Tragedy, pathos and redemption – how War Horse succeeds

With its recent DVD/Blu-ray release, film critic Mark Kermode thinks it’s a good moment for a reappraisal of Steven Spielberg’s epic drama WAR HORSE – and I agree.

Even when you’re Steven Spielberg making a film version of Michael Morpurgo’s hugely successful novel WAR HORSE, you’re not immune to criticism. No matter that the novel has been skilfully adapted from both the novel and the smash-hit stage play by Lee Hall and Richard Curtis. No matter that your cast is made up of a veritable who’s who of talented British actors including Emily Watson, Peter Mullan, David Thewlis, Benedict Cumberbatch, Tom Hiddleston and Eddie Marsan. No matter that you’ve discovered another talented youngster in Jeremy Irvine as the film’s lead, Albert. No matter that the movie is exquisitely shot by Spielberg’s usual genius cinematographer Janusz Kaminiski and lushly scored by his regular composer, the masterful John Williams.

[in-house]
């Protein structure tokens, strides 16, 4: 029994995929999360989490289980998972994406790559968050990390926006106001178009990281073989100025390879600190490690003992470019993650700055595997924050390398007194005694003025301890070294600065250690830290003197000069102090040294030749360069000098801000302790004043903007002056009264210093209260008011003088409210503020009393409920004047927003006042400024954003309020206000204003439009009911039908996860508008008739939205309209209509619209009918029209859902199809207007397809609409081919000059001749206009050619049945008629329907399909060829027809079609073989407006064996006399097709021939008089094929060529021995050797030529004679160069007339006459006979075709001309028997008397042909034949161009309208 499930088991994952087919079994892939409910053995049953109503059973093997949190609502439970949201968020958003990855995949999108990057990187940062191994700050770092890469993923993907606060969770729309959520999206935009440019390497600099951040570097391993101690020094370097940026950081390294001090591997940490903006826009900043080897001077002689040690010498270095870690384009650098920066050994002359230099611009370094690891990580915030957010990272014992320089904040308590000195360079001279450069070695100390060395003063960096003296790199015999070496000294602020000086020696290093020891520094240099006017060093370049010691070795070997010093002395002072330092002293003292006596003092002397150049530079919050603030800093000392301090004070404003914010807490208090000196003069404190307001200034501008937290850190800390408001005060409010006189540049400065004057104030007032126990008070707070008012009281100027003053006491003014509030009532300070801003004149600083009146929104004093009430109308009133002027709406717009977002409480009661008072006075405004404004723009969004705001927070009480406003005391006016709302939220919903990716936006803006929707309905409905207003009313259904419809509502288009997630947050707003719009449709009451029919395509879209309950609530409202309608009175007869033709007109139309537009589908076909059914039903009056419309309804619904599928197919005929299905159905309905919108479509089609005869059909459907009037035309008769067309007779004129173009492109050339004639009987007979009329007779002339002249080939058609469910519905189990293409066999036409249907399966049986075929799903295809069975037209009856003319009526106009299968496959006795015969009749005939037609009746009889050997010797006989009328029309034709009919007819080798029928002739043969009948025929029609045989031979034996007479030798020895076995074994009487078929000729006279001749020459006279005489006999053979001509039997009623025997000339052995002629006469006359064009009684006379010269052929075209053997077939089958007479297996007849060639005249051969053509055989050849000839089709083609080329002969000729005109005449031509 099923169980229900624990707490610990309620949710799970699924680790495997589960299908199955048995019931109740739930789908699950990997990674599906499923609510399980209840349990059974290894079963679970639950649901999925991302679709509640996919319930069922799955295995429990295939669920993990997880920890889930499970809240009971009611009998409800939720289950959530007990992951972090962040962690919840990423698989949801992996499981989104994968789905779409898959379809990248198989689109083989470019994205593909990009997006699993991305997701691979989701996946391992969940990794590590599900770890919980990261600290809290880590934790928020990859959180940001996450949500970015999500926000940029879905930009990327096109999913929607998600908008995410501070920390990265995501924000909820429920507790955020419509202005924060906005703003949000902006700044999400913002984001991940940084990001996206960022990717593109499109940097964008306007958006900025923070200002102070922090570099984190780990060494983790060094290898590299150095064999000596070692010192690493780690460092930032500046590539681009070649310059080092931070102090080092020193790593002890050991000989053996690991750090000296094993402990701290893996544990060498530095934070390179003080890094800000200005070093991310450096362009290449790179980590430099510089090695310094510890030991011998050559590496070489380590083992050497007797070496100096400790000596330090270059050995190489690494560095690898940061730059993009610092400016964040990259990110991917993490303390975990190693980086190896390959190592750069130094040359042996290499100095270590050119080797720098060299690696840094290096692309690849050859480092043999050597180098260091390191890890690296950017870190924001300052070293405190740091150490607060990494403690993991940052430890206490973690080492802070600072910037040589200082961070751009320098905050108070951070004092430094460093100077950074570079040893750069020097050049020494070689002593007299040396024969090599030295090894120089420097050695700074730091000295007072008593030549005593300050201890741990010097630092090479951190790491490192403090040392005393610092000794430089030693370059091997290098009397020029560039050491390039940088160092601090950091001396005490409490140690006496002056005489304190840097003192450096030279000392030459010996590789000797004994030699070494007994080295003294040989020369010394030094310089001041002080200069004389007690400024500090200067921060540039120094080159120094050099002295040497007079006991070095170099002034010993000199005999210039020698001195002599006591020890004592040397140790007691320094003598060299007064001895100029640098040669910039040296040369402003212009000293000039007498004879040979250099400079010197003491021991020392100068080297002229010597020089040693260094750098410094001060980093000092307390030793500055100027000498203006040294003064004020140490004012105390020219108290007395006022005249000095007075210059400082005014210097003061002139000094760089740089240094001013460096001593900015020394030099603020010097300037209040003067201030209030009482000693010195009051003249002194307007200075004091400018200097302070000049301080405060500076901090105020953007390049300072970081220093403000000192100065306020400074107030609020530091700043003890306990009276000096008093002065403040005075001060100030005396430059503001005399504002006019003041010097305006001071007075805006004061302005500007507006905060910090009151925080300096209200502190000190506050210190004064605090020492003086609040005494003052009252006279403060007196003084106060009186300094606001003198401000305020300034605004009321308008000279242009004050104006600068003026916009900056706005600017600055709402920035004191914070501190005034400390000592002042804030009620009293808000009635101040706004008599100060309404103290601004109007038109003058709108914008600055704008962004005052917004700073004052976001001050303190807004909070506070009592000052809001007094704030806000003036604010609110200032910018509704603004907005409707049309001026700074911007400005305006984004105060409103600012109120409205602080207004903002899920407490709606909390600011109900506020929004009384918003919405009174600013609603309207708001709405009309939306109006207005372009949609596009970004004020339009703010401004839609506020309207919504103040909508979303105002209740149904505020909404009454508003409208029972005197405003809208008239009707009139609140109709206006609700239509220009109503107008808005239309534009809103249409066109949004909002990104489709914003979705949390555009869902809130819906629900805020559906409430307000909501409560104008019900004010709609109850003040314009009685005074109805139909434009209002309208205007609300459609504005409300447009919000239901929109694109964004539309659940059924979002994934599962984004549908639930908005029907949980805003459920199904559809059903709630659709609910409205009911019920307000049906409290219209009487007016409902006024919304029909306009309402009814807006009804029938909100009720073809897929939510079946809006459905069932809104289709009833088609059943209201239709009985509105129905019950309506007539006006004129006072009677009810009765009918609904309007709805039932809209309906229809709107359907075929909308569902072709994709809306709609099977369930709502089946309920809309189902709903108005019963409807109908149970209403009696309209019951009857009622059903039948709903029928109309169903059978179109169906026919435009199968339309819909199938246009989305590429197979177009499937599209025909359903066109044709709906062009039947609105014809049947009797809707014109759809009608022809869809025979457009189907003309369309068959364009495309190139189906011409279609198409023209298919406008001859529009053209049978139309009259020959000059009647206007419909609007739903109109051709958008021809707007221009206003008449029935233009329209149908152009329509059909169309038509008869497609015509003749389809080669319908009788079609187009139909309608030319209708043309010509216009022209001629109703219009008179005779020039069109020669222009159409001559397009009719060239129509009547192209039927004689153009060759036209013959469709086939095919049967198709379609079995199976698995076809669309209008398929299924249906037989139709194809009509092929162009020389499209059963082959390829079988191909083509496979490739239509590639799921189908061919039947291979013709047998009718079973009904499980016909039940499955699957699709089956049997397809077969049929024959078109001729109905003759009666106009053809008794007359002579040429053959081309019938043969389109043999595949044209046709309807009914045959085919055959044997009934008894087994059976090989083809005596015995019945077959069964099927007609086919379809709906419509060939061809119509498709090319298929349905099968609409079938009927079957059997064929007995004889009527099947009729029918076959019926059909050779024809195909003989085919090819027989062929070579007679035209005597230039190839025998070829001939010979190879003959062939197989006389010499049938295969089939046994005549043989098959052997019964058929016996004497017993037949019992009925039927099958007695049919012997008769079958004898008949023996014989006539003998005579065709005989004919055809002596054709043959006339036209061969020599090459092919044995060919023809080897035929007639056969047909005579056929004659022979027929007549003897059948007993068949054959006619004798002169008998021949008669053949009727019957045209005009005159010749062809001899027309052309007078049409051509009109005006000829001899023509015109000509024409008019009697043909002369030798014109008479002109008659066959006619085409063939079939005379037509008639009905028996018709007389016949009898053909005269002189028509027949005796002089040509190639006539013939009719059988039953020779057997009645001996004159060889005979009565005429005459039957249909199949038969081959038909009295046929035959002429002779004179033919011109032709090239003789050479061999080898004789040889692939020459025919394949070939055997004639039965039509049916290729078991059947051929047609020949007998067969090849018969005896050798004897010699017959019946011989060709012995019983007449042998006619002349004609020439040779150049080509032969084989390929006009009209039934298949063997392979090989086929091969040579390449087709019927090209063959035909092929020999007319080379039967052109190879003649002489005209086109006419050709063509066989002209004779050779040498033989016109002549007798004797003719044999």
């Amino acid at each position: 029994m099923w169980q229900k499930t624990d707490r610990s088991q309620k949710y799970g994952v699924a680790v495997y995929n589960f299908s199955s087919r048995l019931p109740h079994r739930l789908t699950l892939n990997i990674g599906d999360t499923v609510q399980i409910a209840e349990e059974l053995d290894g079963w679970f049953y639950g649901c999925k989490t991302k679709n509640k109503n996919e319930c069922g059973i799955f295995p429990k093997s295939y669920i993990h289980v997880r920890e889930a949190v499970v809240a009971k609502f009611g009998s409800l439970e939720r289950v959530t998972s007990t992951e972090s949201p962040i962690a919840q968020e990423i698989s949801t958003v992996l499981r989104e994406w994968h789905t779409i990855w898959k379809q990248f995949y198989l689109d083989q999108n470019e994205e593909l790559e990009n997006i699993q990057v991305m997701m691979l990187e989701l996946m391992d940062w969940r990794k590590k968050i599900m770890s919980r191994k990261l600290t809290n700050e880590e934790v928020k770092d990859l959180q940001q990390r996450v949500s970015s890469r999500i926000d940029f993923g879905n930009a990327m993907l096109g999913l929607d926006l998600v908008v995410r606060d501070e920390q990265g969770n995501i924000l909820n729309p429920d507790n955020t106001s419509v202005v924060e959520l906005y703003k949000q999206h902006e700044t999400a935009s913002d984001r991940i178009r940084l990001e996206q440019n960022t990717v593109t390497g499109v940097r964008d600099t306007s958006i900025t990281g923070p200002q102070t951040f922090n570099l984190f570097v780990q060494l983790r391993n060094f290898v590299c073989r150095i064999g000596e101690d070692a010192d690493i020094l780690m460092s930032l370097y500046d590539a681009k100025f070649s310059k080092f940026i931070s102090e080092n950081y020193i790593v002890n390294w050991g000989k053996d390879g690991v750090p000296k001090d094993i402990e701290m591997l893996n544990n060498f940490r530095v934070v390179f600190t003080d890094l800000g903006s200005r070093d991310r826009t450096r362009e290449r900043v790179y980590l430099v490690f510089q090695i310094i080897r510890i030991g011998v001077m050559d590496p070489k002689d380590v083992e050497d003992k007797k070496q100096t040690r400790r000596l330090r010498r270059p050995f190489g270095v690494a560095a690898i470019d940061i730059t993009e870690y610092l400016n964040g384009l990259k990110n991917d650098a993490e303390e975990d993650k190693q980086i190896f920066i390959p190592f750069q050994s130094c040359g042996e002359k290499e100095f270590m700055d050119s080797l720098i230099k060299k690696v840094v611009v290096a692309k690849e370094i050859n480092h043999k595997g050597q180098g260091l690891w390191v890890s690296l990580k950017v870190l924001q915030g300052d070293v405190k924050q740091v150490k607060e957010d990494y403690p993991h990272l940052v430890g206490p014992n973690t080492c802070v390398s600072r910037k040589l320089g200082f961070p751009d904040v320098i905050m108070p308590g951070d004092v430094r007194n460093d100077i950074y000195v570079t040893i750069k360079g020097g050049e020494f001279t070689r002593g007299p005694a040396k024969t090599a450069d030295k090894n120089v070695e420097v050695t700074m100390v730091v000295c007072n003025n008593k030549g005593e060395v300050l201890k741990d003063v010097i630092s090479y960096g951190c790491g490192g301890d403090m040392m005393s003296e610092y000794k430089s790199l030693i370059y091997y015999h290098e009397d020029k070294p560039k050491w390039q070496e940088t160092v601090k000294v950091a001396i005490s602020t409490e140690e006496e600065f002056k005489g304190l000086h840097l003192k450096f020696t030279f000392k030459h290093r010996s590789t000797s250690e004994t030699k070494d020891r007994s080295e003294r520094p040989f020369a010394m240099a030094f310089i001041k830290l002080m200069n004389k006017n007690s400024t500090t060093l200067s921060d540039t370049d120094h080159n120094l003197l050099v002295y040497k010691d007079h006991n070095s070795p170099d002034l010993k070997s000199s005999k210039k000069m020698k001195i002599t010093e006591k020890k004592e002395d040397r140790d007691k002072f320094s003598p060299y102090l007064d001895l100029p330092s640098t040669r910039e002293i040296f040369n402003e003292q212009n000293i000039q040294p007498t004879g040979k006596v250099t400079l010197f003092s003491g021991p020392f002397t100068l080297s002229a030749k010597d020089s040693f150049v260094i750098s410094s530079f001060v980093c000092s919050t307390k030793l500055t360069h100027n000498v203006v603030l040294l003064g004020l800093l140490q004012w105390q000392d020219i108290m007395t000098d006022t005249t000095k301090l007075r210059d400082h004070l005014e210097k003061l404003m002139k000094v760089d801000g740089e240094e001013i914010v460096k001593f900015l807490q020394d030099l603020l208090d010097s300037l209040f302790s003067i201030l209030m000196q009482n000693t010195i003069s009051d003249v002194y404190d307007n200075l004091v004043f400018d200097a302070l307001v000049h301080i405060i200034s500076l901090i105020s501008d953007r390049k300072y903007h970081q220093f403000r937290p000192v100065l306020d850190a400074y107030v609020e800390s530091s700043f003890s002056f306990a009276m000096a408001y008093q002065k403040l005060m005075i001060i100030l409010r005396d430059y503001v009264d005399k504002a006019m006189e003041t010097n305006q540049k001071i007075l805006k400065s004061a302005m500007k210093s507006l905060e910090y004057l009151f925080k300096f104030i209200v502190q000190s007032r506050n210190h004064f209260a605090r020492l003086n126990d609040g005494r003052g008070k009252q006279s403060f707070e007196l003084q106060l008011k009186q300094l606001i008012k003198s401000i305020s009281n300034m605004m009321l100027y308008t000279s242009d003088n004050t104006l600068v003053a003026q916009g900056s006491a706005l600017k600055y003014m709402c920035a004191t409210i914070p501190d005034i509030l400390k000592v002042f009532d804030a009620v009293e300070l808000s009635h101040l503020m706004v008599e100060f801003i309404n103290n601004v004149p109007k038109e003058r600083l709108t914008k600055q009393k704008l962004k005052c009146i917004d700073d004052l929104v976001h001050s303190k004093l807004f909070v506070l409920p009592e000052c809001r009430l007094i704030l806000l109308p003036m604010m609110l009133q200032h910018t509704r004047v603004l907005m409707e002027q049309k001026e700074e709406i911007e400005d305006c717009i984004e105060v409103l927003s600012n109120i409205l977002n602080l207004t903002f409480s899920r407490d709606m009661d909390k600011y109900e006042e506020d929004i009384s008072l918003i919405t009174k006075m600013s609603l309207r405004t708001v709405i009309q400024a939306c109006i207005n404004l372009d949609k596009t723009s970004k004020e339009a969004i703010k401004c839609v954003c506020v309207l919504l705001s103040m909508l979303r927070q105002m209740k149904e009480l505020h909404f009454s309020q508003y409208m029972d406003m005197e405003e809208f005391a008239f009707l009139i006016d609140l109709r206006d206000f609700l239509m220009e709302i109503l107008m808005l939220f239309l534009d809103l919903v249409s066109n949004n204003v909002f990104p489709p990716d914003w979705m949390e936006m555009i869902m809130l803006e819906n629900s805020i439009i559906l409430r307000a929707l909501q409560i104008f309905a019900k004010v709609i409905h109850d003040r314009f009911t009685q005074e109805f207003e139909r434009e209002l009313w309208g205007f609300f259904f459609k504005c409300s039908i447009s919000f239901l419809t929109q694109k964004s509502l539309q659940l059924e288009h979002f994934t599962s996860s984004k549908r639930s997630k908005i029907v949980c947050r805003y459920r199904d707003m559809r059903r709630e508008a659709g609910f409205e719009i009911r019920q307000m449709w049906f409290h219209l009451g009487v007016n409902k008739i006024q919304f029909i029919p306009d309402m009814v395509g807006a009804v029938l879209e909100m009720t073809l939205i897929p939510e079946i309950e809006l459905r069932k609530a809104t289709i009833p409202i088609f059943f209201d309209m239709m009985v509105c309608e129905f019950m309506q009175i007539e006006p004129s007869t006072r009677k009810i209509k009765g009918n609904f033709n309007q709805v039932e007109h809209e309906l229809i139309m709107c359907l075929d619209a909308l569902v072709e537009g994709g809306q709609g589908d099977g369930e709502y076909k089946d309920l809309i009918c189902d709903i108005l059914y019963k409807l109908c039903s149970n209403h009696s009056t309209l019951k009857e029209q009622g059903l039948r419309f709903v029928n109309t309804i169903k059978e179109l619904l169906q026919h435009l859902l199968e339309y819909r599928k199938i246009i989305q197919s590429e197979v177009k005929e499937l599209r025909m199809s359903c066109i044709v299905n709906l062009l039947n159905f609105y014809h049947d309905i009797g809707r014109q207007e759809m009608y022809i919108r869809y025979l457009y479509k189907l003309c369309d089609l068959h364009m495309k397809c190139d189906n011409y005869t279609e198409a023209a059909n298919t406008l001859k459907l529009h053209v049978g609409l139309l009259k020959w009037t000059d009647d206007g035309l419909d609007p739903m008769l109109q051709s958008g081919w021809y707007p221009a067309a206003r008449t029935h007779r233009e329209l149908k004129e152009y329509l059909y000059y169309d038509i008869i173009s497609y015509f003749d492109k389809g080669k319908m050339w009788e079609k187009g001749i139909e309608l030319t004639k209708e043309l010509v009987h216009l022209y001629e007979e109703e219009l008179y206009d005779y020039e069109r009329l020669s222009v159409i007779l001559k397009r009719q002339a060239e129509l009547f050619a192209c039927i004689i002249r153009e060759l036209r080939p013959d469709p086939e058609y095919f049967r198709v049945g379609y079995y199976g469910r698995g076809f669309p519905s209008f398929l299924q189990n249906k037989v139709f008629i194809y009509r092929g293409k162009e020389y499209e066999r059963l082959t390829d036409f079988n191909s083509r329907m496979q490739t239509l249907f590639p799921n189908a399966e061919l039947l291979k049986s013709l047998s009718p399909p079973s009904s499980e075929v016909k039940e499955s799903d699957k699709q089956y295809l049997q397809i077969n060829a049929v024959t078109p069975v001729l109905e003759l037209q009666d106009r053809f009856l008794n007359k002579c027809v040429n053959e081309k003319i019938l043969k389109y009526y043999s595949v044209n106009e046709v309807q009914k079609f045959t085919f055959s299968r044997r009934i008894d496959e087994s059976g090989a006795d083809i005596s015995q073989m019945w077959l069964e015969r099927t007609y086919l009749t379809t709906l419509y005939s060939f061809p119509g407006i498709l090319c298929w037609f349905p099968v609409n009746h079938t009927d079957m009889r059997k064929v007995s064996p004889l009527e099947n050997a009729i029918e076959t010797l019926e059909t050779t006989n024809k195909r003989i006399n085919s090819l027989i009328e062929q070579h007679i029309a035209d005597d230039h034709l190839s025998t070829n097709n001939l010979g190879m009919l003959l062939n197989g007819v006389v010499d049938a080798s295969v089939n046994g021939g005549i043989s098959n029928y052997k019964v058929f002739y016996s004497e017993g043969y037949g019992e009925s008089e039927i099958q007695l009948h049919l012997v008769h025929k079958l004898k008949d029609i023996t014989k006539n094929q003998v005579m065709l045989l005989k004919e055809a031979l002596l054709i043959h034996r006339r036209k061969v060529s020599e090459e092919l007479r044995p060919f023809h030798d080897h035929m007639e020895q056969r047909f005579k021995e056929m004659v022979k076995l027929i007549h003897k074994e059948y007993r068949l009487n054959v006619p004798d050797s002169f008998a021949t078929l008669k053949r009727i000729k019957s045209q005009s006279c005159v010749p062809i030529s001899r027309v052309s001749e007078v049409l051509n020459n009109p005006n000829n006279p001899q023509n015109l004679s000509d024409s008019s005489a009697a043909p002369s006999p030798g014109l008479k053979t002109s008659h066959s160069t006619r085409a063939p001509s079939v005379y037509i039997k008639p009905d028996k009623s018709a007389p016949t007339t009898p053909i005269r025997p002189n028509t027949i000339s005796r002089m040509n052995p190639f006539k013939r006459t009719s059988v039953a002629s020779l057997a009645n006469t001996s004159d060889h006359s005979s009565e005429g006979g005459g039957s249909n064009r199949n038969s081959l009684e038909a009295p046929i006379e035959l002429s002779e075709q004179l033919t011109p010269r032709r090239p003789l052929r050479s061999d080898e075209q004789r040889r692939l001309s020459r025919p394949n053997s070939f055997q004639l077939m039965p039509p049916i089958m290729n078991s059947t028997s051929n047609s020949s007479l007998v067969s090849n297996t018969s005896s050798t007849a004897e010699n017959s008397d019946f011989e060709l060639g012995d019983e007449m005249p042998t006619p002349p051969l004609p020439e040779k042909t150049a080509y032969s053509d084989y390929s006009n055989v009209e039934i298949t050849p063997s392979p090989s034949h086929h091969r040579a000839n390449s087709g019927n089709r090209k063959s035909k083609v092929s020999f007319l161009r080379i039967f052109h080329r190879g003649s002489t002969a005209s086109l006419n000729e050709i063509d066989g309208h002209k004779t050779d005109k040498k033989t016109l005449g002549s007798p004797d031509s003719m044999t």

Sometimes people like the film you create and sometimes they don’t. This is a shame in this case, as Morpurgo’s story of a boy who follows his beloved horse into the First World War when the army commandeers the horse for their cavalry, is incredibly moving.

Jeremy Irvine as Albert with Joey in War Horse

Jeremy Irvine as Albert with Joey

I did feel that the criticism levelled at the film seemed unfair when it was released earlier this year, as I thought it was pretty great. Here, the movie is re-evaluated and reappraised rather brilliantly by The Observer’s Mark Kermode in his review about how it really works as a film adaptation.

A sweeping tear-jerking epic